Triad - these would be three colors at the points of a triangle, superimposed on the color wheel. For example, yellow-red-blue would be a triad.
Split Complementary is created by choosing one color, then picking the two colors on either side of its complement, e.g. red is across from green, so pick chartreuse (yellow-green), and teal (blue-green).

So, that was a quick introduction to the color wheel.

Keep in mind also that if you take a wedge out of the circle you will have lighter or darker tones of that same color, You can have softer or duller versions of that color; you can have lighter,  brighter versions of that color. These can all be combined to give you many many choices.   
No wonder it seems overwhelming!  


Color Families

Now let's talk about color families. Warm colors are generally energetic and exciting. Cool colors are considered calm and soothing. Think about how you choose to paint the rooms in your house -- do you want to relax at home or do you want a bright lively environment?
Neutral colors - for me, these are my safe conservative colors. I often find them sophisticated and elegant, but they can also be thought of as boring. 
Bright colors are festive and exuberant (notice how nearly all national flags are comprised of bright colors?), but some people don't like them (sometimes referred to as “clown barf”).

Lighter colors (i.e. pastels) can be calming and happy – but some might find them insipid. Jewel tones (one of my favorite families) are rich and elegant, but can also be considered depressing and dark, if over-used. Subtle grayed-out forms of colors are pretty (think "dusty rose") but some folks find them dull.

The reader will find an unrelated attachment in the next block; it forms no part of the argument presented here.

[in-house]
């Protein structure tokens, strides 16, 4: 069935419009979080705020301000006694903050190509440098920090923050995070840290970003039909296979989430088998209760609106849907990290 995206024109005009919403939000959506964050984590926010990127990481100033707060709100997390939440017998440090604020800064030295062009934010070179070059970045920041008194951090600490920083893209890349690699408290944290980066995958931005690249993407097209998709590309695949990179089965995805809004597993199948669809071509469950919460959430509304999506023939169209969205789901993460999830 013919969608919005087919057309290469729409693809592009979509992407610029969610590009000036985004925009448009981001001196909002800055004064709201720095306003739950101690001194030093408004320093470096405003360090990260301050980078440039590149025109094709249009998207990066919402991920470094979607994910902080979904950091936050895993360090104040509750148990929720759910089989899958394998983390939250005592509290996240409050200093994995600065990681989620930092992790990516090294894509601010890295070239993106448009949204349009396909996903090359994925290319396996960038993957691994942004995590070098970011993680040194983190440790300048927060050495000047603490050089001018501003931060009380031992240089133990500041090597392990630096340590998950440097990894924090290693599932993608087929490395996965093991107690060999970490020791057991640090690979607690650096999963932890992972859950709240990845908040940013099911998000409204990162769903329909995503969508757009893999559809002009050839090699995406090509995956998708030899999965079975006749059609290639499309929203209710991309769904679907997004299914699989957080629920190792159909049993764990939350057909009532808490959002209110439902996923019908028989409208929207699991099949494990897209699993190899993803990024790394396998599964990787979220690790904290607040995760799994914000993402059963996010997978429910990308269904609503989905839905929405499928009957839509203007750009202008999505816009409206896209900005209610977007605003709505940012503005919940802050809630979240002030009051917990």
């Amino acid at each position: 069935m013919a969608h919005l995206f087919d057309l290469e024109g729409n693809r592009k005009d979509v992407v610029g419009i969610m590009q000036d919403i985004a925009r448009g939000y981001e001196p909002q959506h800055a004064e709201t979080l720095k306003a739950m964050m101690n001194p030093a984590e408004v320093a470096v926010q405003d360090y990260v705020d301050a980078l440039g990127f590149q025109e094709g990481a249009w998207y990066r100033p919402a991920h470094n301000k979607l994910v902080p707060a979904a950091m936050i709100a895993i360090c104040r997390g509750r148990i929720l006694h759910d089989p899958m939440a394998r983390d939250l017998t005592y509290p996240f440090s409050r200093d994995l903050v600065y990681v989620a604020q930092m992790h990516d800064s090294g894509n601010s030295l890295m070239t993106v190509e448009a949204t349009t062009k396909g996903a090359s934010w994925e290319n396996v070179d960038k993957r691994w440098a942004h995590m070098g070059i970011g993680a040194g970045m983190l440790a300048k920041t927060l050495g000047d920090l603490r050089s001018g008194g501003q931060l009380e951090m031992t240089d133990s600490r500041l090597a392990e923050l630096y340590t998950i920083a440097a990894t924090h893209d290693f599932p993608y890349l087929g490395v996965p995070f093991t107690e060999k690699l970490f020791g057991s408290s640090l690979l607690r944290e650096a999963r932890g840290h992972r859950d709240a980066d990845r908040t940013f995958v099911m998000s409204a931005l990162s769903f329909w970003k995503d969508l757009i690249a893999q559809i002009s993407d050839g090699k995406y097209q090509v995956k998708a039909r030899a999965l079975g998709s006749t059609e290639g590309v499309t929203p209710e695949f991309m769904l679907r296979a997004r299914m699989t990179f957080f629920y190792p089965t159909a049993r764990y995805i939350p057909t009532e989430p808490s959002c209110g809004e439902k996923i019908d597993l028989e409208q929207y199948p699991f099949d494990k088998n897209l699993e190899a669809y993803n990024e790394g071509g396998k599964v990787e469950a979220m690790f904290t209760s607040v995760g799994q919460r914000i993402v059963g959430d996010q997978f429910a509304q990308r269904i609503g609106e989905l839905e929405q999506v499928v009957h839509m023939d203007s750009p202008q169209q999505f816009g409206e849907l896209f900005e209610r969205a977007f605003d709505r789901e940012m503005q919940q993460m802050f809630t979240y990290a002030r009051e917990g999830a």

The lighter brighter values are happy and cheerful -- but some people say they are for the young. And darker values can be dramatic but can also be considered too heavy.
So for every color grouping, there are some people who like it, and some who don’t. 
Color is very individual.
But the good news is: you only have to please one person – yourself (or the lucky gift recipient)!

Combining Colors

How do you choose and combine colors?  Think - is the color warm, cool or neutral? Is it a pure hue, sometimes thought of as a primary color? Is it a tint with white added? Is it a tone with black added or is it a shade where grey has been added?

Value refers to how light or dark is the color. If you took a picture and converted it to a black and white photo, would it be darker or lighter than the others?
For example, if you're choosing colors to use together from the group below, note how the red and blue look like they might provide a good contrast, but when you see the black-and-white version, you see they don’t contrast at all!

So it would be best to include yellow or white in the mix. 
Some people say when you're looking at combining colors, always include one color you hate. This is actually a good rule for me because I tend to play it safe with my colors.

Recently I was just playing around with color in a class I took. I paired deep forest green, and light yellow. And then I added bright fuchsia pink. I would normally never put those colors together, but they really worked. Look at how the colors pop!

Next time I’ll talk more about color combinations: whether you're choosing yarn colors for a shawl, or putting an outfit together.

And, I’ll share with you my fave color combos that I’m currently in love with.

See you next time !

P.S. More News

Did you know that I have an Etsy shop?  It's called GoodStuffCrafts. I'm selling Project bags - both drawstring style and zippered type. Perfect for your knit, crochet or other crafty projects. The zipped ones make great notions bags or makeup cases.  Here are a few:
The first 5 orders will get a free purse sized tissue holder, lovingly sewn by me on my vintage Bernina, included with your shipment. Have a look!

New Design - Afraid of Cables Hat

Please sign up for my Newsletter for timely news and updates - see top right corner ==>

Today I have a new design up: and this time it's a free one!
It's called Afraid of Cables Hat.

It's dedicated to good friend of mine who is an accomplished knitter, and who once confessed to me that she was "afraid of cables". This hat is designed to be a gentle introduction :-)